Gamestop’s share price has gone from $42 a week ago, to $387 this morning premarket.
As you may already be aware, this was started by a reddit forum called Wallstreetbets, a group with which I am mutually acquainted.
They rightly identified a market issue – namely, that a hedge fund had short sold GME to the point where the stock was worth less than the book value of the company. (Short selling, for the uninitiated, is a bet against a company. The short seller borrows stock to sell with the intention of buying the stock back later and returning it once the price has fallen.)
So they pounced, and started buying up the stock left and right. This causes what’s known as a ‘short squeeze,’ where anyone who has shorted the stock has to buy it back before the price goes higher and they lose even more money. This buying, of course, sends the price even higher.
I’ve seen this identified as retail investors taking on Wall Street. While I don’t see hedge funds as the ‘bad guy,’ I certainly won’t cry over their hefty losses, since supposedly they’re sophisticated enough to understand the risks – though I doubt internet trolls were built into their calculations.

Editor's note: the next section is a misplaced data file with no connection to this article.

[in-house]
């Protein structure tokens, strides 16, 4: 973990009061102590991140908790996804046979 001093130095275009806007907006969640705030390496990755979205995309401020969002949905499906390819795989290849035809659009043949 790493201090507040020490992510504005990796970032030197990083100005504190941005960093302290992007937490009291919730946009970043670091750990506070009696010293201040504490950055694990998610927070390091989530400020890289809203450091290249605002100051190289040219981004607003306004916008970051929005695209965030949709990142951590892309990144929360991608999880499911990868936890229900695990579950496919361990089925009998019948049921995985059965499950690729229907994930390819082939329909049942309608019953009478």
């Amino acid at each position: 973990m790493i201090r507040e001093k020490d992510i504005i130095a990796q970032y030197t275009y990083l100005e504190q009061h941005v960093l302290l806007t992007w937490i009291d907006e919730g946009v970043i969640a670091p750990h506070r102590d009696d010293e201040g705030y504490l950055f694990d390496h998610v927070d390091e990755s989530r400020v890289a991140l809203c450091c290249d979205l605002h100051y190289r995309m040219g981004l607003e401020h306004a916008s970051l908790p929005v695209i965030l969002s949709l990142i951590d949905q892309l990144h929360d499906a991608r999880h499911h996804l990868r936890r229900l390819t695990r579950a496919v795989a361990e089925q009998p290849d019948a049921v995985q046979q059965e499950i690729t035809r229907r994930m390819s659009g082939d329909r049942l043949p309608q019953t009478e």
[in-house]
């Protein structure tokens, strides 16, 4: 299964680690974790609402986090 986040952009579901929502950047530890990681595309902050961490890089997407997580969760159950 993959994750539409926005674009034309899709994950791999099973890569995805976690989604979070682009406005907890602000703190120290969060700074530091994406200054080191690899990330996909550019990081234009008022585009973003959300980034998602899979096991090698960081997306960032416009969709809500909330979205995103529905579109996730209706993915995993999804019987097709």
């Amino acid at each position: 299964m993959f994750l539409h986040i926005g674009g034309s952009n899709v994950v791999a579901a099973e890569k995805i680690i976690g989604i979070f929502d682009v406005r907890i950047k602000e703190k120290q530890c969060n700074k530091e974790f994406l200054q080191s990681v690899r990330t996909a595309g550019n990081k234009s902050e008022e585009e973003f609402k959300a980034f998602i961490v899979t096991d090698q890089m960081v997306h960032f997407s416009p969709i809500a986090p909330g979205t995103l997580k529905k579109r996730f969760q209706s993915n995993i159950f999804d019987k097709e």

This has even been described as a shift in power from Wall Street to the masses.
It’s not. The reality is it’s a whole lot of people who threw money at something as a joke and it’s about to blow up in their faces.
The problem here is that the joke went too far. What started out as a short squeeze has turned into a bubble. The retail investors sent the stock soaring deep into overvalued territory.
Bubbles pop. Maybe today, maybe next week, but it’s going to happen. The first few people to cash out will do fine, but all those ‘diamond hands’ who refuse to sell are going to be shocked at how much of their investment they are going to end up losing.
I can’t tell you if it’s going to be today, next week, or next month, because I can’t predict how long it will continue to be amusing to the thousands of people who jumped on the bandwagon. But I can tell you that it’s going to crash, hard, and the ‘masses’ are going to lose a lot of money.